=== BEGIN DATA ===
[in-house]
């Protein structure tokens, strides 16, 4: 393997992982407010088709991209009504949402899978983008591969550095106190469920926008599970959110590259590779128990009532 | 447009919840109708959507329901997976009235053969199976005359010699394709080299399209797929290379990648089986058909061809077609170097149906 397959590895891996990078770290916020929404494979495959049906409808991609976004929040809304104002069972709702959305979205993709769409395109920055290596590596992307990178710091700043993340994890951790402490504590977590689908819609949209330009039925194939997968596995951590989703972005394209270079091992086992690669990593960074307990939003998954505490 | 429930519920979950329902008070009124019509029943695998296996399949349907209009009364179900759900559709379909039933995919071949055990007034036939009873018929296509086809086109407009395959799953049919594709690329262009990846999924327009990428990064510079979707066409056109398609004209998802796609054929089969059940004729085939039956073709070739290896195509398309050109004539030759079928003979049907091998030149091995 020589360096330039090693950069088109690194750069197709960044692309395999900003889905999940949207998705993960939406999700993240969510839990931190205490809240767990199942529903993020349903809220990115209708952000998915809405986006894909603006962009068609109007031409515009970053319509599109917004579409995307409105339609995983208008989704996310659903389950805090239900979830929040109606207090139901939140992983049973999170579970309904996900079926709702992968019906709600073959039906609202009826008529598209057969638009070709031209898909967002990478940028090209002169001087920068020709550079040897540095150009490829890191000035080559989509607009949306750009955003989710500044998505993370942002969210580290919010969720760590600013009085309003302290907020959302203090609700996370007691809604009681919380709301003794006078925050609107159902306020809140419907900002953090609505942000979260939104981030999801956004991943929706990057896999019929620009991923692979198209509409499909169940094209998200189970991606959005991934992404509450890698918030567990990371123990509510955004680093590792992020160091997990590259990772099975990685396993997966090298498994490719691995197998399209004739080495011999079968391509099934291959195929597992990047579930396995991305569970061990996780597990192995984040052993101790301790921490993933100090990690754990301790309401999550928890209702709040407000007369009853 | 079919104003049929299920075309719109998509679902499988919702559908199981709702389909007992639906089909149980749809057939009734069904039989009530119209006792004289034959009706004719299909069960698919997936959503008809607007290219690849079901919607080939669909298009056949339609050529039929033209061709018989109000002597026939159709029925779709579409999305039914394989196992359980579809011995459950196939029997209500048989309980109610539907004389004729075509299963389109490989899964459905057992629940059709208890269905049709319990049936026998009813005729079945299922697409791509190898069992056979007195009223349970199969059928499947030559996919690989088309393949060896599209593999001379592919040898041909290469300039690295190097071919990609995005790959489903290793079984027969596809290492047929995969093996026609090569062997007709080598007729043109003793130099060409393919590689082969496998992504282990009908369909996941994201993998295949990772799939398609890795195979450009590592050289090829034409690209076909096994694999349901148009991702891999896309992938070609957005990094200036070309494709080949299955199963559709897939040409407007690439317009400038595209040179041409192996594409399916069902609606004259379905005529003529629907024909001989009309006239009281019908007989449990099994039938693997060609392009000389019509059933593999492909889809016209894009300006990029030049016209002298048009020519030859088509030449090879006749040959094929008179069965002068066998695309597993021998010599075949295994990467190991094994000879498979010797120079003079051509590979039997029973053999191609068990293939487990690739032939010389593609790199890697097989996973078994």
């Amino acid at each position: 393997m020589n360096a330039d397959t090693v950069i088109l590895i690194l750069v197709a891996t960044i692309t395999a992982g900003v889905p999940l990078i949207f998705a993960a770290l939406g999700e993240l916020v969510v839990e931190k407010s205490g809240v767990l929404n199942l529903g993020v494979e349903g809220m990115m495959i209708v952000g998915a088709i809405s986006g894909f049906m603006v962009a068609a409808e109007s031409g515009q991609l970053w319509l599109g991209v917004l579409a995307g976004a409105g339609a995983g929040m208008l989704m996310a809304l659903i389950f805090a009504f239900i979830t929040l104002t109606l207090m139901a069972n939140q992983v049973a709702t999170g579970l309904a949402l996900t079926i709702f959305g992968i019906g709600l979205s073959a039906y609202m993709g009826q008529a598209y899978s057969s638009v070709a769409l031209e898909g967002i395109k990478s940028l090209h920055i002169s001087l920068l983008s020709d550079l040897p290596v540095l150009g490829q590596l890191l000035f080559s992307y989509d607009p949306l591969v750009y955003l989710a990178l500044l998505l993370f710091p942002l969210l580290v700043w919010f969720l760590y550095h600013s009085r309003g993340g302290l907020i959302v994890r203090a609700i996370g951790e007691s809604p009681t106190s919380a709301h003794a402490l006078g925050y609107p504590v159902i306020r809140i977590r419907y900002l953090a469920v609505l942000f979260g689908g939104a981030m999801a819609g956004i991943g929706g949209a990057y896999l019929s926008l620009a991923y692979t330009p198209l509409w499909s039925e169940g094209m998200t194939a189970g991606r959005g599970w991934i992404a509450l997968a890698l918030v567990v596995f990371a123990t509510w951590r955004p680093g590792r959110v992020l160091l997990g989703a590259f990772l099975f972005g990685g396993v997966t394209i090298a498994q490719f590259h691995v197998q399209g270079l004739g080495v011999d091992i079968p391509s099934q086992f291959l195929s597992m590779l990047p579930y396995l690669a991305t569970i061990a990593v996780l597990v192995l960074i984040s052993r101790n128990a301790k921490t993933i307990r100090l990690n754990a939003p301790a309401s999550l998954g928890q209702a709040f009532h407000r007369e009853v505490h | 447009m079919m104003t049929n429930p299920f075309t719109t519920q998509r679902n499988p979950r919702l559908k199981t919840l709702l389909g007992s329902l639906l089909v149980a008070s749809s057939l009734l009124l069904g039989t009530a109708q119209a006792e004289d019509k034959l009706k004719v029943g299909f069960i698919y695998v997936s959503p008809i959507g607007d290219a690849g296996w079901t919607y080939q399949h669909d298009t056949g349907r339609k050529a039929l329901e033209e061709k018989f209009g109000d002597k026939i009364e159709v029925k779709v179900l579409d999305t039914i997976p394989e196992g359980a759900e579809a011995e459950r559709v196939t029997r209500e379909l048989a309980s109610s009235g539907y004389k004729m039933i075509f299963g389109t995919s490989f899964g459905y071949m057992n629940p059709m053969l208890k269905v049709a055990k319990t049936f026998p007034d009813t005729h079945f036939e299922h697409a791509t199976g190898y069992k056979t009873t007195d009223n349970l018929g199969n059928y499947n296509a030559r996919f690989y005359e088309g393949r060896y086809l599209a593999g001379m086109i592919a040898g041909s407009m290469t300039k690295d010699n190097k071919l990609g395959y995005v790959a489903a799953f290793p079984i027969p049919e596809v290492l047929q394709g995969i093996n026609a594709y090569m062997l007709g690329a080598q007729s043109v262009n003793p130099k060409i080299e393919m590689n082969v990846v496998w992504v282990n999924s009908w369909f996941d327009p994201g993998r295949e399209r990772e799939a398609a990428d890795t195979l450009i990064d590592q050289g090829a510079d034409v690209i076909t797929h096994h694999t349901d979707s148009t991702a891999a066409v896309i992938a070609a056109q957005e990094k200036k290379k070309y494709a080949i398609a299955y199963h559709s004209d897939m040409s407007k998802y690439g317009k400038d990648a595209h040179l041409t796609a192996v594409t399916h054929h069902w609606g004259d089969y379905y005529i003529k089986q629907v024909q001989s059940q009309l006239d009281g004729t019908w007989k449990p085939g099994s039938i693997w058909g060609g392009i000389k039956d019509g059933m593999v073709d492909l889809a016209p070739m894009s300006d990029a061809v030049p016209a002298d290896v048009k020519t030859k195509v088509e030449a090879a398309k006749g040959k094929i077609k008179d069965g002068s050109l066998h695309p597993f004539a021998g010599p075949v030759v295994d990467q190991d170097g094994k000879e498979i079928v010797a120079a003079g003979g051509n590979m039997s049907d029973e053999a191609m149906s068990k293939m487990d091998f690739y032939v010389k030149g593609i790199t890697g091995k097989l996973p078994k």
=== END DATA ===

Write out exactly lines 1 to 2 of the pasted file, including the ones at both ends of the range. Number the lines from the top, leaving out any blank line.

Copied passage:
[in-house]
């Protein structure tokens, strides 16, 4: 393997992982407010088709991209009504949402899978983008591969550095106190469920926008599970959110590259590779128990009532 | 447009919840109708959507329901997976009235053969199976005359010699394709080299399209797929290379990648089986058909061809077609170097149906 397959590895891996990078770290916020929404494979495959049906409808991609976004929040809304104002069972709702959305979205993709769409395109920055290596590596992307990178710091700043993340994890951790402490504590977590689908819609949209330009039925194939997968596995951590989703972005394209270079091992086992690669990593960074307990939003998954505490 | 429930519920979950329902008070009124019509029943695998296996399949349907209009009364179900759900559709379909039933995919071949055990007034036939009873018929296509086809086109407009395959799953049919594709690329262009990846999924327009990428990064510079979707066409056109398609004209998802796609054929089969059940004729085939039956073709070739290896195509398309050109004539030759079928003979049907091998030149091995 020589360096330039090693950069088109690194750069197709960044692309395999900003889905999940949207998705993960939406999700993240969510839990931190205490809240767990199942529903993020349903809220990115209708952000998915809405986006894909603006962009068609109007031409515009970053319509599109917004579409995307409105339609995983208008989704996310659903389950805090239900979830929040109606207090139901939140992983049973999170579970309904996900079926709702992968019906709600073959039906609202009826008529598209057969638009070709031209898909967002990478940028090209002169001087920068020709550079040897540095150009490829890191000035080559989509607009949306750009955003989710500044998505993370942002969210580290919010969720760590600013009085309003302290907020959302203090609700996370007691809604009681919380709301003794006078925050609107159902306020809140419907900002953090609505942000979260939104981030999801956004991943929706990057896999019929620009991923692979198209509409499909169940094209998200189970991606959005991934992404509450890698918030567990990371123990509510955004680093590792992020160091997990590259990772099975990685396993997966090298498994490719691995197998399209004739080495011999079968391509099934291959195929597992990047579930396995991305569970061990996780597990192995984040052993101790301790921490993933100090990690754990301790309401999550928890209702709040407000007369009853 | 079919104003049929299920075309719109998509679902499988919702559908199981709702389909007992639906089909149980749809057939009734069904039989009530119209006792004289034959009706004719299909069960698919997936959503008809607007290219690849079901919607080939669909298009056949339609050529039929033209061709018989109000002597026939159709029925779709579409999305039914394989196992359980579809011995459950196939029997209500048989309980109610539907004389004729075509299963389109490989899964459905057992629940059709208890269905049709319990049936026998009813005729079945299922697409791509190898069992056979007195009223349970199969059928499947030559996919690989088309393949060896599209593999001379592919040898041909290469300039690295190097071919990609995005790959489903290793079984027969596809290492047929995969093996026609090569062997007709080598007729043109003793130099060409393919590689082969496998992504282990009908369909996941994201993998295949990772799939398609890795195979450009590592050289090829034409690209076909096994694999349901148009991702891999896309992938070609957005990094200036070309494709080949299955199963559709897939040409407007690439317009400038595209040179041409192996594409399916069902609606004259379905005529003529629907024909001989009309006239009281019908007989449990099994039938693997060609392009000389019509059933593999492909889809016209894009300006990029030049016209002298048009020519030859088509030449090879006749040959094929008179069965002068066998695309597993021998010599075949295994990467190991094994000879498979010797120079003079051509590979039997029973053999191609068990293939487990690739032939010389593609790199890697097989996973078994």